Table 09: Other Hormonal Contraceptives Used by Same Respondents

Hormonal Contraceptives Pills1 Injection1 Implants1 Total
Pills 0.3% 3.8% 0.7% 4.8%
Injection 10.6% 2.7% 1.4% 14.70%
Implants 6.8% 1.7% 0.0% 8.5%
Total 17.70% 8.20% 2.10% 100.0%

Pills1: pills previously used by the respondents,  Injection1: injection previously used by the respondents

Implants1: implants previously used by the respondents The study showed that 51.9% respondents used Hormonal Contraceptives for 2-10 years. Respondents using Hormonal Contraceptives around 1 year were 43.6% and 10-15 years were 3.5% and 1.1% around 15-20 years.

Total Duration of Use of Hormonal Contraceptives

Figure 11: Total Duration of Use of Hormonal Contraceptives

In overall highest proportion of the hormonal contraceptive users stop using particular device due to its side effects i.e. implants (84.10%), Pills (49.50%) and injectables (25.20%). Respondents who disliked pervious device and stopped using were in range as pills (7.5%), injection (2.8%) and implant (10.3%).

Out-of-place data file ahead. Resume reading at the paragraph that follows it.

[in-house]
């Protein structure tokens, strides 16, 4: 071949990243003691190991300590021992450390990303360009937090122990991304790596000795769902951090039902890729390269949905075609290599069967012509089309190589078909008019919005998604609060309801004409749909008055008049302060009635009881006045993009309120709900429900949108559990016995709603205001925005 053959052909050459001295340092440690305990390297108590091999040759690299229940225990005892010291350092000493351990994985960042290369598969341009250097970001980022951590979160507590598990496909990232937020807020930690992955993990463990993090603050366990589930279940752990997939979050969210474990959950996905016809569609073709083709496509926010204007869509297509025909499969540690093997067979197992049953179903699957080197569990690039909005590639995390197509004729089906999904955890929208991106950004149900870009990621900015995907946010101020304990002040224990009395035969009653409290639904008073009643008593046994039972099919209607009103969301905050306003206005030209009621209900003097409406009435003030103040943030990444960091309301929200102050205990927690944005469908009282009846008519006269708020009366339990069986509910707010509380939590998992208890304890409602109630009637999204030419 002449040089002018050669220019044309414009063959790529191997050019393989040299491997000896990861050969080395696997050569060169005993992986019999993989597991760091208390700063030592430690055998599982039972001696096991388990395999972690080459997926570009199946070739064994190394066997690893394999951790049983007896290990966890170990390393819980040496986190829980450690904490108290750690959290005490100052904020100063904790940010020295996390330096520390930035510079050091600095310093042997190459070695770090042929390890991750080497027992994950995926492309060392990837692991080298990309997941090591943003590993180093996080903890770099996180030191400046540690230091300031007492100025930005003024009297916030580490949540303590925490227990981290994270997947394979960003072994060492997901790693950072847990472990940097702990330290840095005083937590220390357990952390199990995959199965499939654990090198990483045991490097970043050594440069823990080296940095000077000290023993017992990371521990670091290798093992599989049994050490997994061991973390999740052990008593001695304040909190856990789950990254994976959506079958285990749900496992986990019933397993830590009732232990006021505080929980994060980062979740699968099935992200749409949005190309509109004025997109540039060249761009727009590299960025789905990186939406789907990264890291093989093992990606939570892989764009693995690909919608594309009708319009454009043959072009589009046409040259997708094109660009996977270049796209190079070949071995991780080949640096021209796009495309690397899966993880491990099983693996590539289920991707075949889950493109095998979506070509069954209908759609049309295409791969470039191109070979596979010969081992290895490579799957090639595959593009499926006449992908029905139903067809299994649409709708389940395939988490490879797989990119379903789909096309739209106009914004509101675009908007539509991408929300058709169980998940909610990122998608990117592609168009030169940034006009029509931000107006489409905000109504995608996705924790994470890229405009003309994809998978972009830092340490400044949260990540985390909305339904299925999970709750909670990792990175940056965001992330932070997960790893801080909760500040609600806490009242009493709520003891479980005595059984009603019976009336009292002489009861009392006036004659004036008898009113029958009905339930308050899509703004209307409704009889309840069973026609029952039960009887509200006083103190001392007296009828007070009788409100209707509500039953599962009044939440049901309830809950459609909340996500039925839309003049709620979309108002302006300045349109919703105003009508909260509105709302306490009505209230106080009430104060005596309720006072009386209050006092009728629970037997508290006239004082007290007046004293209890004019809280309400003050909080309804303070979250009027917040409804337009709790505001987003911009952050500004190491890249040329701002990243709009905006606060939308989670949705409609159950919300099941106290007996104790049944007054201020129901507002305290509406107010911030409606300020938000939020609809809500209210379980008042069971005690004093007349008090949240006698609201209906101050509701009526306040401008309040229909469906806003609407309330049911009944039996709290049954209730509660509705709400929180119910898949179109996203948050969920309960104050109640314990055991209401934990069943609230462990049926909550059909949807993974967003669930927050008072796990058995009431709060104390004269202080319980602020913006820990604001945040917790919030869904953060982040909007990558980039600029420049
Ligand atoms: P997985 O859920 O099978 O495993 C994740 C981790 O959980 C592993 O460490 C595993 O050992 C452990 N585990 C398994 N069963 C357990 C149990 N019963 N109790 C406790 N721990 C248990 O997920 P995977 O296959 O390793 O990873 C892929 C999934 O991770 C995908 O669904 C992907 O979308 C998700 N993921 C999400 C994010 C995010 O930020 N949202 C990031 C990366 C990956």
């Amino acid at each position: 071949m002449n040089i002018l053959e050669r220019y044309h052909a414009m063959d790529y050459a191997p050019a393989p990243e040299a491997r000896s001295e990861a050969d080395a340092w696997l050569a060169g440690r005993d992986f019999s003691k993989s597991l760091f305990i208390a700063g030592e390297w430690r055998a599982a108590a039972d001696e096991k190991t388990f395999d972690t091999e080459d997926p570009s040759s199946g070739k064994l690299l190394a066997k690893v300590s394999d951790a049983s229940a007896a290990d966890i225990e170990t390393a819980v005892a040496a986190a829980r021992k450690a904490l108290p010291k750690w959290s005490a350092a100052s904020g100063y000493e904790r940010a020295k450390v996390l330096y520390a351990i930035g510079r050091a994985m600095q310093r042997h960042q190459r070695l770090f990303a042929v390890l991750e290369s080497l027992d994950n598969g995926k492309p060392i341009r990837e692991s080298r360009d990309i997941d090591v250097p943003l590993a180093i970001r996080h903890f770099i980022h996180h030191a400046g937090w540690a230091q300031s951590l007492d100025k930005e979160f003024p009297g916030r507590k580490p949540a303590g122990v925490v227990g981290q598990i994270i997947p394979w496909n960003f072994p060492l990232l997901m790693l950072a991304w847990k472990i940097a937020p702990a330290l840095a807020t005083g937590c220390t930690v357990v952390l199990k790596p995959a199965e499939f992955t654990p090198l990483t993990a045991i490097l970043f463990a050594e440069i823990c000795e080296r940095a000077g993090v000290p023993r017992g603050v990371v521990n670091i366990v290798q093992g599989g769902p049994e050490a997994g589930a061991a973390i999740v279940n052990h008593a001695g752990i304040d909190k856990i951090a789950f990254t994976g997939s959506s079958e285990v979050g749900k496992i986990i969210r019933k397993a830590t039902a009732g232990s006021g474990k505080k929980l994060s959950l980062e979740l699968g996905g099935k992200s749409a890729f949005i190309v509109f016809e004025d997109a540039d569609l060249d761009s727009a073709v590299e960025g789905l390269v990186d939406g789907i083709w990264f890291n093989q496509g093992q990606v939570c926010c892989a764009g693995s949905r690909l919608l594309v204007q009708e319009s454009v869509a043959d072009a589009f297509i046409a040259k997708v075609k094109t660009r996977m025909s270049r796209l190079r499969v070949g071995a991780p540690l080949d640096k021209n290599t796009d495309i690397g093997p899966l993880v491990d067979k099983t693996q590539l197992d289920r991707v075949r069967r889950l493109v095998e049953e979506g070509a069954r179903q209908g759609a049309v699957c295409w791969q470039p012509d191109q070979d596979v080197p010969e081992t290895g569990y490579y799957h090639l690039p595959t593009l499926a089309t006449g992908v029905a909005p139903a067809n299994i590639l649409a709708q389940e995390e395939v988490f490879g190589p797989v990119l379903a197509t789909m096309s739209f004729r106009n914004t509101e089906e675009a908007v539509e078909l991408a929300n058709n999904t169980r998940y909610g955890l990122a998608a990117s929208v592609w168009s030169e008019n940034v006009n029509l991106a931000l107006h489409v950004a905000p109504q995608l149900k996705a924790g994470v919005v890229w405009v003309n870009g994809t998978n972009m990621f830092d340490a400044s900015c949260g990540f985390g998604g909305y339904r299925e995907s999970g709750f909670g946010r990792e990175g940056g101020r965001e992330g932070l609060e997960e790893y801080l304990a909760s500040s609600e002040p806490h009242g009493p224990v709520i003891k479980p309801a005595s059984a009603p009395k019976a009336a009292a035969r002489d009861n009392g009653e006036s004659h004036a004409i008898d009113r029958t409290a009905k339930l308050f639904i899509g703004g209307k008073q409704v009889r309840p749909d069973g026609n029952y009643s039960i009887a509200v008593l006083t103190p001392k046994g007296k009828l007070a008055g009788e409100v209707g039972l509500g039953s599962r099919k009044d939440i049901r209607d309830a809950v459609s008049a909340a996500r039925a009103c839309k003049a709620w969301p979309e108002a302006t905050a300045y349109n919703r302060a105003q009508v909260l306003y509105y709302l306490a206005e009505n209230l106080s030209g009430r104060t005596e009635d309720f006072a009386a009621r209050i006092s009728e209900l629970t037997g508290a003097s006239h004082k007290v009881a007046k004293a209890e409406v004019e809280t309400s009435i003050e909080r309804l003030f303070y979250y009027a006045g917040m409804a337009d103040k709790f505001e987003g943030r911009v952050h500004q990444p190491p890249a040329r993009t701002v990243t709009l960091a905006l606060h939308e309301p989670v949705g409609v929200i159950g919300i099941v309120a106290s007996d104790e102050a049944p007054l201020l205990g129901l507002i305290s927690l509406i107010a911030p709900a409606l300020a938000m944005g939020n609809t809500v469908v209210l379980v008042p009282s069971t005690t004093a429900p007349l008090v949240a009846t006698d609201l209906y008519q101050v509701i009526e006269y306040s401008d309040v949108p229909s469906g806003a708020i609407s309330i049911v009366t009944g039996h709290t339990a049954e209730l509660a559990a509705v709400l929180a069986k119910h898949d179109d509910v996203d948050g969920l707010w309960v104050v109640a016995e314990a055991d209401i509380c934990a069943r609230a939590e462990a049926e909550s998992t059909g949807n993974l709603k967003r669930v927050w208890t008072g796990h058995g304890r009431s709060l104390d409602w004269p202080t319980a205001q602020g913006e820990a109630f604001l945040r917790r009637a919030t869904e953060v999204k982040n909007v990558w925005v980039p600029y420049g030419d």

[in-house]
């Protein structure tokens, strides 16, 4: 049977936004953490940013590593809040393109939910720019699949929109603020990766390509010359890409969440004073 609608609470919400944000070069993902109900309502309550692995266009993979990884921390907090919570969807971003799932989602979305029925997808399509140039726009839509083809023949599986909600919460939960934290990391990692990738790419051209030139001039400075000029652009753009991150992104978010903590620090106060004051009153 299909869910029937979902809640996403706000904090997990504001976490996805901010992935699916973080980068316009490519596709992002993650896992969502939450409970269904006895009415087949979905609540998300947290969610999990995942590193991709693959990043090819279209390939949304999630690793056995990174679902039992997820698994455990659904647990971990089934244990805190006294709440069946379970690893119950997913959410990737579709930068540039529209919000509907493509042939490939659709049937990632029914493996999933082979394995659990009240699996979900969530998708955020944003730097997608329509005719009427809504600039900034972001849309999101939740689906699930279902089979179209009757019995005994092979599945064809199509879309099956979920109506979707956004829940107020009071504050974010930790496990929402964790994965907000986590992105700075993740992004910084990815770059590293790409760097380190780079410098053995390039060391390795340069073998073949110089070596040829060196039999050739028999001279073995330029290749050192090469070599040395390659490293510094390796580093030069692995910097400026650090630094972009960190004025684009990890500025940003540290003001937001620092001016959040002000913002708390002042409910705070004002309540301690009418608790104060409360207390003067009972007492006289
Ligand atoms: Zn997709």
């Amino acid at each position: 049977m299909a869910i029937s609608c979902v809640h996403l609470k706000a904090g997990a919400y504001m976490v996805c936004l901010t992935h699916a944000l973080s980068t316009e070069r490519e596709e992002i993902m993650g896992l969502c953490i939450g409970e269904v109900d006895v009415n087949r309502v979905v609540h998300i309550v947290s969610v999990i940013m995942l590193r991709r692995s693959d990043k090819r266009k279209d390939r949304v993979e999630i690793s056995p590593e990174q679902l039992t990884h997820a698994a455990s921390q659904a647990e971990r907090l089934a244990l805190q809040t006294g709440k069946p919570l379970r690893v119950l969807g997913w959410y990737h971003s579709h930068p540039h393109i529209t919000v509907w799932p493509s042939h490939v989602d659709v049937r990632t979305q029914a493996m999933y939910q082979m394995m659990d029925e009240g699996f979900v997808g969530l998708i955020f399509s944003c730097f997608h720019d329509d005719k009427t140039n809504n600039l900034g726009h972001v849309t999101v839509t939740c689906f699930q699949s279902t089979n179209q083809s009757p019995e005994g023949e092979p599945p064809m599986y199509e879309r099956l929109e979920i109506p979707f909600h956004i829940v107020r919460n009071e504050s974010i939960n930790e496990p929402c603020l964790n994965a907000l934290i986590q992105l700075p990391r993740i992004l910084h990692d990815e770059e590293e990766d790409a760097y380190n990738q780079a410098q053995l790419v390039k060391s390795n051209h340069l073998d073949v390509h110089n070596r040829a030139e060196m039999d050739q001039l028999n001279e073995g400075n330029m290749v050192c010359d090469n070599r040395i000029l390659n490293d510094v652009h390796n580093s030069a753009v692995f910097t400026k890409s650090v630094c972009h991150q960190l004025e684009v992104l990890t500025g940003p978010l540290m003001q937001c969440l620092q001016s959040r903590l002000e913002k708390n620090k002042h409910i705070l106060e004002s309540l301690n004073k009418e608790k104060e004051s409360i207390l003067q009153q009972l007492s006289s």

Reason behind stopping use

Figure 12: Reason behind stopping use

Highest proportion (62.7%) users consult the physician or health worker after experiencing side effects while 2.0% users switched another device. Similarly 31.4% users stopped using and 3.9% users didn’t do anything.

Activities of Respondents after Experiencing Side Effects

Figure 13: Activities of Respondents after Experiencing Side Effects

3.3 Practice of Hormonal Contraceptive among Dispensers

In the study, about 94% of respondents were from Diploma pharmacy and 2% from Bachelor Pharmacy background while only 4% of respondents were from CMA background.

Education status of Dispenser